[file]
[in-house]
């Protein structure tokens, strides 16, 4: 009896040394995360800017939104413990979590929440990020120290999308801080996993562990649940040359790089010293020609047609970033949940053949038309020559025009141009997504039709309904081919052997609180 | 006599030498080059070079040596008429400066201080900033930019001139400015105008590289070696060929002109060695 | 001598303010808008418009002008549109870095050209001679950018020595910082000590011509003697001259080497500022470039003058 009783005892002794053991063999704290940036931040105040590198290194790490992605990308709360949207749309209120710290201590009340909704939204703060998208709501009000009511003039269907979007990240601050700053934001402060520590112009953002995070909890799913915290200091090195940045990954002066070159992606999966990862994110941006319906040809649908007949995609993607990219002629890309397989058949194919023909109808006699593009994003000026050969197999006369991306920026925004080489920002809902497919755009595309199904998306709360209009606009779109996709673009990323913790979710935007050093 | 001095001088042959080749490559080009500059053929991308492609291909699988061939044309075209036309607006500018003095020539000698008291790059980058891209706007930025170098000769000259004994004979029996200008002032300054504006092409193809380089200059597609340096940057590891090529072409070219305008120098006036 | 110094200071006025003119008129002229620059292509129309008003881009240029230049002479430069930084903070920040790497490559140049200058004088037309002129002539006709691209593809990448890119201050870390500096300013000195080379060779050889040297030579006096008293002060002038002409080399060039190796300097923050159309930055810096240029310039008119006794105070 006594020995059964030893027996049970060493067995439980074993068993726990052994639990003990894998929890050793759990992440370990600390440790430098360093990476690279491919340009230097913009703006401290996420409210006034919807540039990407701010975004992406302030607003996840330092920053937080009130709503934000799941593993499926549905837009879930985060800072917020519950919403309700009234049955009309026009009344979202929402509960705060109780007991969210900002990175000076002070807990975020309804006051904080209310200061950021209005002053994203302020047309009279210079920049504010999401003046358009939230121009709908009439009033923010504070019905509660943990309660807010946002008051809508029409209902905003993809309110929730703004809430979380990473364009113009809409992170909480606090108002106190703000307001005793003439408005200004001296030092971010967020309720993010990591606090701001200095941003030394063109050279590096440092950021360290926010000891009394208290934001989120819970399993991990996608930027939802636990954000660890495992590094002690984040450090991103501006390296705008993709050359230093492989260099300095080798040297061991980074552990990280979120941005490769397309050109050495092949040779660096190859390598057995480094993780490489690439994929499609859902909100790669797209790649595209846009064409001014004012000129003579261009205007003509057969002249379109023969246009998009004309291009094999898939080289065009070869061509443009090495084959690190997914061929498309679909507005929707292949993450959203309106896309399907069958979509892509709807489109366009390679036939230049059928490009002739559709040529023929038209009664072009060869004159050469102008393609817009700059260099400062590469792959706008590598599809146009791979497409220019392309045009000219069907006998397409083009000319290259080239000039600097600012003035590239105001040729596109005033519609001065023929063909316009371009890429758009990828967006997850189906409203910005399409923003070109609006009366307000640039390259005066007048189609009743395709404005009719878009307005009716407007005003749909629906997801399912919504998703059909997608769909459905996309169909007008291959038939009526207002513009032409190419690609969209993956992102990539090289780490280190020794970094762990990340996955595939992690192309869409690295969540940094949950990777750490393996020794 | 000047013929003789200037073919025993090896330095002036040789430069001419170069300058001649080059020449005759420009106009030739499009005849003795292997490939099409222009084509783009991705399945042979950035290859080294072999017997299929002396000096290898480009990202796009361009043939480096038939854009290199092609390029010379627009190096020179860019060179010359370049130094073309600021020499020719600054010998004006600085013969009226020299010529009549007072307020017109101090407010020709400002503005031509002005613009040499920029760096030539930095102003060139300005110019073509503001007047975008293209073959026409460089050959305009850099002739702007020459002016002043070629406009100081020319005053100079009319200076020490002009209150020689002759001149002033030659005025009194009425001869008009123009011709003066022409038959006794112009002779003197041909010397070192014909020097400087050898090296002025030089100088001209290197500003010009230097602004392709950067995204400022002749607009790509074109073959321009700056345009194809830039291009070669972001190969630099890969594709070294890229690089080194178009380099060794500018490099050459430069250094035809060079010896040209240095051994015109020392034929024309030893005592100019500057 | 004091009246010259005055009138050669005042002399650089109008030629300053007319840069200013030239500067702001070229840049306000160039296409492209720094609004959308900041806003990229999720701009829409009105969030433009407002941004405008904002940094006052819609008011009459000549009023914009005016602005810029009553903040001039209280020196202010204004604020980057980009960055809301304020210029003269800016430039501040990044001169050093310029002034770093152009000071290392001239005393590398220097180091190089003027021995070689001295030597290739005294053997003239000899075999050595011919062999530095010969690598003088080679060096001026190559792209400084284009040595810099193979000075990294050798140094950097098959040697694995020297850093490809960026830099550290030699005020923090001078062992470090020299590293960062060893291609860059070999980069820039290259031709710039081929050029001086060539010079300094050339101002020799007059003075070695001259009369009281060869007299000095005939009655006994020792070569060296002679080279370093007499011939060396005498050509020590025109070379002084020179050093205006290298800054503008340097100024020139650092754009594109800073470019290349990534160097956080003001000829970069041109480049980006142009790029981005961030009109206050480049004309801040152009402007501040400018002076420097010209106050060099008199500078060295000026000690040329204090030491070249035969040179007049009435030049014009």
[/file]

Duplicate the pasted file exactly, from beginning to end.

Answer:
[in-house]
């Protein structure tokens, strides 16, 4: 009896040394995360800017939104413990979590929440990020120290999308801080996993562990649940040359790089010293020609047609970033949940053949038309020559025009141009997504039709309904081919052997609180 | 006599030498080059070079040596008429400066201080900033930019001139400015105008590289070696060929002109060695 | 001598303010808008418009002008549109870095050209001679950018020595910082000590011509003697001259080497500022470039003058 009783005892002794053991063999704290940036931040105040590198290194790490992605990308709360949207749309209120710290201590009340909704939204703060998208709501009000009511003039269907979007990240601050700053934001402060520590112009953002995070909890799913915290200091090195940045990954002066070159992606999966990862994110941006319906040809649908007949995609993607990219002629890309397989058949194919023909109808006699593009994003000026050969197999006369991306920026925004080489920002809902497919755009595309199904998306709360209009606009779109996709673009990323913790979710935007050093 | 001095001088042959080749490559080009500059053929991308492609291909699988061939044309075209036309607006500018003095020539000698008291790059980058891209706007930025170098000769000259004994004979029996200008002032300054504006092409193809380089200059597609340096940057590891090529072409070219305008120098006036 | 110094200071006025003119008129002229620059292509129309008003881009240029230049002479430069930084903070920040790497490559140049200058004088037309002129002539006709691209593809990448890119201050870390500096300013000195080379060779050889040297030579006096008293002060002038002409080399060039190796300097923050159309930055810096240029310039008119006794105070 006594020995059964030893027996049970060493067995439980074993068993726990052994639990003990894998929890050793759990992440370990600390440790430098360093990476690279491919340009230097913009703006401290996420409210006034919807540039990407701010975004992406302030607003996840330092920053937080009130709503934000799941593993499926549905837009879930985060800072917020519950919403309700009234049955009309026009009344979202929402509960705060109780007991969210900002990175000076002070807990975020309804006051904080209310200061950021209005002053994203302020047309009279210079920049504010999401003046358009939230121009709908009439009033923010504070019905509660943990309660807010946002008051809508029409209902905003993809309110929730703004809430979380990473364009113009809409992170909480606090108002106190703000307001005793003439408005200004001296030092971010967020309720993010990591606090701001200095941003030394063109050279590096440092950021360290926010000891009394208290934001989120819970399993991990996608930027939802636990954000660890495992590094002690984040450090991103501006390296705008993709050359230093492989260099300095080798040297061991980074552990990280979120941005490769397309050109050495092949040779660096190859390598057995480094993780490489690439994929499609859902909100790669797209790649595209846009064409001014004012000129003579261009205007003509057969002249379109023969246009998009004309291009094999898939080289065009070869061509443009090495084959690190997914061929498309679909507005929707292949993450959203309106896309399907069958979509892509709807489109366009390679036939230049059928490009002739559709040529023929038209009664072009060869004159050469102008393609817009700059260099400062590469792959706008590598599809146009791979497409220019392309045009000219069907006998397409083009000319290259080239000039600097600012003035590239105001040729596109005033519609001065023929063909316009371009890429758009990828967006997850189906409203910005399409923003070109609006009366307000640039390259005066007048189609009743395709404005009719878009307005009716407007005003749909629906997801399912919504998703059909997608769909459905996309169909007008291959038939009526207002513009032409190419690609969209993956992102990539090289780490280190020794970094762990990340996955595939992690192309869409690295969540940094949950990777750490393996020794 | 000047013929003789200037073919025993090896330095002036040789430069001419170069300058001649080059020449005759420009106009030739499009005849003795292997490939099409222009084509783009991705399945042979950035290859080294072999017997299929002396000096290898480009990202796009361009043939480096038939854009290199092609390029010379627009190096020179860019060179010359370049130094073309600021020499020719600054010998004006600085013969009226020299010529009549007072307020017109101090407010020709400002503005031509002005613009040499920029760096030539930095102003060139300005110019073509503001007047975008293209073959026409460089050959305009850099002739702007020459002016002043070629406009100081020319005053100079009319200076020490002009209150020689002759001149002033030659005025009194009425001869008009123009011709003066022409038959006794112009002779003197041909010397070192014909020097400087050898090296002025030089100088001209290197500003010009230097602004392709950067995204400022002749607009790509074109073959321009700056345009194809830039291009070669972001190969630099890969594709070294890229690089080194178009380099060794500018490099050459430069250094035809060079010896040209240095051994015109020392034929024309030893005592100019500057 | 004091009246010259005055009138050669005042002399650089109008030629300053007319840069200013030239500067702001070229840049306000160039296409492209720094609004959308900041806003990229999720701009829409009105969030433009407002941004405008904002940094006052819609008011009459000549009023914009005016602005810029009553903040001039209280020196202010204004604020980057980009960055809301304020210029003269800016430039501040990044001169050093310029002034770093152009000071290392001239005393590398220097180091190089003027021995070689001295030597290739005294053997003239000899075999050595011919062999530095010969690598003088080679060096001026190559792209400084284009040595810099193979000075990294050798140094950097098959040697694995020297850093490809960026830099550290030699005020923090001078062992470090020299590293960062060893291609860059070999980069820039290259031709710039081929050029001086060539010079300094050339101002020799007059003075070695001259009369009281060869007299000095005939009655006994020792070569060296002679080279370093007499011939060396005498050509020590025109070379002084020179050093205006290298800054503008340097100024020139650092754009594109800073470019290349990534160097956080003001000829970069041109480049980006142009790029981005961030009109206050480049004309801040152009402007501040400018002076420097010209106050060099008199500078060295000026000690040329204090030491070249035969040179007049009435030049014009």